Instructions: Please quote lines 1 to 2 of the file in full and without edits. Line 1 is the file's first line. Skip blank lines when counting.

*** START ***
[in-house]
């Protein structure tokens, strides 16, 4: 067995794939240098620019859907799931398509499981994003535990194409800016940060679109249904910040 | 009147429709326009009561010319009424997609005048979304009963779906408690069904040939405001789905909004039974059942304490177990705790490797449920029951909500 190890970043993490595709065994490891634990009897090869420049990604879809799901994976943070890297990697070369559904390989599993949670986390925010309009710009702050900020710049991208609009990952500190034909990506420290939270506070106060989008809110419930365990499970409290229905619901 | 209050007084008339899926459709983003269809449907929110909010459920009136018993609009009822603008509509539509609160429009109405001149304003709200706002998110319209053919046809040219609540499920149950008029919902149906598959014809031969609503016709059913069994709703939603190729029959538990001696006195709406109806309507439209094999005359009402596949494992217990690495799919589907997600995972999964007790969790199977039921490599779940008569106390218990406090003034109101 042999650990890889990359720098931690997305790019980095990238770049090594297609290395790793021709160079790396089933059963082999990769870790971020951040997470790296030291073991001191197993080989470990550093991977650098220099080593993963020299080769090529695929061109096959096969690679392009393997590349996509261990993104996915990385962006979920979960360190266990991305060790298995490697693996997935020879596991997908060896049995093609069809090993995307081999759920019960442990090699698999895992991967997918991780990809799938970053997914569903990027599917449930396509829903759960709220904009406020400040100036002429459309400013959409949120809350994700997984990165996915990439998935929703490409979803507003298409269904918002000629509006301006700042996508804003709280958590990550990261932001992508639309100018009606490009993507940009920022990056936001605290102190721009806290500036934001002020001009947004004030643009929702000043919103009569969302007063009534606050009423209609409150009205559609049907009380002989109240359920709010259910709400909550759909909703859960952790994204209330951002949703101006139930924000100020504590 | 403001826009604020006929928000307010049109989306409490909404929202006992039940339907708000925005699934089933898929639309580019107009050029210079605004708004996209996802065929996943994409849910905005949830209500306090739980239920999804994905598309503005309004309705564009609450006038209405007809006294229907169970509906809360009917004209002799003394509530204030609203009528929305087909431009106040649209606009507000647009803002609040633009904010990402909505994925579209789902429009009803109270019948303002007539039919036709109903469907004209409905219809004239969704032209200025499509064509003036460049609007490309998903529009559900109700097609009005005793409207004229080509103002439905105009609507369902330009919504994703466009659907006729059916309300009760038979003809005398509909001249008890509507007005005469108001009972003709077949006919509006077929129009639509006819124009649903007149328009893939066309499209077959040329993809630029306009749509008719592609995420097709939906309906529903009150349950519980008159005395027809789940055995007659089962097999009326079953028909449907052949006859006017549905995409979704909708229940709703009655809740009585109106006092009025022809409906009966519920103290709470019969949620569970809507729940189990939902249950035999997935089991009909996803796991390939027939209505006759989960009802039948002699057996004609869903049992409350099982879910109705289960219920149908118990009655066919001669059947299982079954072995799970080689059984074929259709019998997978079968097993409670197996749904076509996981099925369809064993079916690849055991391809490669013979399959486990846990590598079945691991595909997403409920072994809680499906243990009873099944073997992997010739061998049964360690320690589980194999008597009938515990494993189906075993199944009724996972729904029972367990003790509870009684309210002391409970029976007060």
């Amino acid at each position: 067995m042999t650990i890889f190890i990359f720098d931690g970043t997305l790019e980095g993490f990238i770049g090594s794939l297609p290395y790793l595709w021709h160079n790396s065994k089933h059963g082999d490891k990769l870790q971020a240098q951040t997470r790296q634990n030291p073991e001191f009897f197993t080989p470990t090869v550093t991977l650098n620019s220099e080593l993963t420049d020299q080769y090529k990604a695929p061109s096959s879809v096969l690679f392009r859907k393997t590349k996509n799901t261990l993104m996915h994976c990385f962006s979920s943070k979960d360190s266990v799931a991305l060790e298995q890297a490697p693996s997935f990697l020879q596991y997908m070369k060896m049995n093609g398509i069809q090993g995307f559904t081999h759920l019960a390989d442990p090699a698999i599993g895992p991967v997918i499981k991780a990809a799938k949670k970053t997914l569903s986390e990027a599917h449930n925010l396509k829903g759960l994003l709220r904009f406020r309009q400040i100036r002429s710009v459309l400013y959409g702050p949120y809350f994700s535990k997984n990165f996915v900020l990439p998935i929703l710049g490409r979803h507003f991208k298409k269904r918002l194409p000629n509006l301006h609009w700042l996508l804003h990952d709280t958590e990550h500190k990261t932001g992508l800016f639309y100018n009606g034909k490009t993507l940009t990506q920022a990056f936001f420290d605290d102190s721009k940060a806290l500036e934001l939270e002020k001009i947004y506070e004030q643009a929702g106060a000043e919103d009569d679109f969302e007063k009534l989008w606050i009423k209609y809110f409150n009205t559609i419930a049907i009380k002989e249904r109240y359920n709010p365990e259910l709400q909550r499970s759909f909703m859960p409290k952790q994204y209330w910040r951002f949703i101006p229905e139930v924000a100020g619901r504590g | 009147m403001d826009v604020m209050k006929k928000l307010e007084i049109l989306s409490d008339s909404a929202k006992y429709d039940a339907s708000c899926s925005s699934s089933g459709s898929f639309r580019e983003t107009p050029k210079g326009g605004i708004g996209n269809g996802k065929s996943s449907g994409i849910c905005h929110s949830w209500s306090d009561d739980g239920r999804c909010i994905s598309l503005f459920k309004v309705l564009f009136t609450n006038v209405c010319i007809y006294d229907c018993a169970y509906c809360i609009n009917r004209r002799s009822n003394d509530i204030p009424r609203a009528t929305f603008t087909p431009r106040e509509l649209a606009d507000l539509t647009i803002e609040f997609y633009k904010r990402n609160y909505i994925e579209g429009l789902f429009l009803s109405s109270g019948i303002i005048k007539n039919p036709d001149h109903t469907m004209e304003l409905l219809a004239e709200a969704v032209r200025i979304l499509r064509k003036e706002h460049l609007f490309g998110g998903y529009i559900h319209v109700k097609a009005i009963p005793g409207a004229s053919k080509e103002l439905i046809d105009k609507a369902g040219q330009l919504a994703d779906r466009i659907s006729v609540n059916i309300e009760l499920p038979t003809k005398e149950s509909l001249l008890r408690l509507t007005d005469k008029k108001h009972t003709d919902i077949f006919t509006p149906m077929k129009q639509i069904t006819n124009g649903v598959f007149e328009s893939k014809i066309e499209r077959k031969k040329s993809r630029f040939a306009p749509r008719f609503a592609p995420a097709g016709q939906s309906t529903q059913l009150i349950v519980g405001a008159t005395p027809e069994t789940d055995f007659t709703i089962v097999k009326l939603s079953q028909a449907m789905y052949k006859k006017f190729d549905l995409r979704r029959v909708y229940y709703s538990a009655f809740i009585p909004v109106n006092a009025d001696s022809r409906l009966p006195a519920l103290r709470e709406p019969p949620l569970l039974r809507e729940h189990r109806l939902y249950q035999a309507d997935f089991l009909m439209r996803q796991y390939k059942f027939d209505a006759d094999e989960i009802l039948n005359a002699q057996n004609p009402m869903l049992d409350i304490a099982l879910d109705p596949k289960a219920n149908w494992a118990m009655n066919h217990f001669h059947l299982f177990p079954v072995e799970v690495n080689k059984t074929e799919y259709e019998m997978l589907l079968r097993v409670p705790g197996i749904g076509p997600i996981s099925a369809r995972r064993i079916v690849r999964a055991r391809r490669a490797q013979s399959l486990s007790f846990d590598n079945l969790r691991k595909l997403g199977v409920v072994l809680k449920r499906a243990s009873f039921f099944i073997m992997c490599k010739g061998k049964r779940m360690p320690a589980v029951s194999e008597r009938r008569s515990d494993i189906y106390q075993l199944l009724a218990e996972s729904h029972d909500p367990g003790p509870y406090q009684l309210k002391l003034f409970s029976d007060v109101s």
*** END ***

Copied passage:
[in-house]
């Protein structure tokens, strides 16, 4: 067995794939240098620019859907799931398509499981994003535990194409800016940060679109249904910040 | 009147429709326009009561010319009424997609005048979304009963779906408690069904040939405001789905909004039974059942304490177990705790490797449920029951909500 190890970043993490595709065994490891634990009897090869420049990604879809799901994976943070890297990697070369559904390989599993949670986390925010309009710009702050900020710049991208609009990952500190034909990506420290939270506070106060989008809110419930365990499970409290229905619901 | 209050007084008339899926459709983003269809449907929110909010459920009136018993609009009822603008509509539509609160429009109405001149304003709200706002998110319209053919046809040219609540499920149950008029919902149906598959014809031969609503016709059913069994709703939603190729029959538990001696006195709406109806309507439209094999005359009402596949494992217990690495799919589907997600995972999964007790969790199977039921490599779940008569106390218990406090003034109101 042999650990890889990359720098931690997305790019980095990238770049090594297609290395790793021709160079790396089933059963082999990769870790971020951040997470790296030291073991001191197993080989470990550093991977650098220099080593993963020299080769090529695929061109096959096969690679392009393997590349996509261990993104996915990385962006979920979960360190266990991305060790298995490697693996997935020879596991997908060896049995093609069809090993995307081999759920019960442990090699698999895992991967997918991780990809799938970053997914569903990027599917449930396509829903759960709220904009406020400040100036002429459309400013959409949120809350994700997984990165996915990439998935929703490409979803507003298409269904918002000629509006301006700042996508804003709280958590990550990261932001992508639309100018009606490009993507940009920022990056936001605290102190721009806290500036934001002020001009947004004030643009929702000043919103009569969302007063009534606050009423209609409150009205559609049907009380002989109240359920709010259910709400909550759909909703859960952790994204209330951002949703101006139930924000100020504590 | 403001826009604020006929928000307010049109989306409490909404929202006992039940339907708000925005699934089933898929639309580019107009050029210079605004708004996209996802065929996943994409849910905005949830209500306090739980239920999804994905598309503005309004309705564009609450006038209405007809006294229907169970509906809360009917004209002799003394509530204030609203009528929305087909431009106040649209606009507000647009803002609040633009904010990402909505994925579209789902429009009803109270019948303002007539039919036709109903469907004209409905219809004239969704032209200025499509064509003036460049609007490309998903529009559900109700097609009005005793409207004229080509103002439905105009609507369902330009919504994703466009659907006729059916309300009760038979003809005398509909001249008890509507007005005469108001009972003709077949006919509006077929129009639509006819124009649903007149328009893939066309499209077959040329993809630029306009749509008719592609995420097709939906309906529903009150349950519980008159005395027809789940055995007659089962097999009326079953028909449907052949006859006017549905995409979704909708229940709703009655809740009585109106006092009025022809409906009966519920103290709470019969949620569970809507729940189990939902249950035999997935089991009909996803796991390939027939209505006759989960009802039948002699057996004609869903049992409350099982879910109705289960219920149908118990009655066919001669059947299982079954072995799970080689059984074929259709019998997978079968097993409670197996749904076509996981099925369809064993079916690849055991391809490669013979399959486990846990590598079945691991595909997403409920072994809680499906243990009873099944073997992997010739061998049964360690320690589980194999008597009938515990494993189906075993199944009724996972729904029972367990003790509870009684309210002391409970029976007060």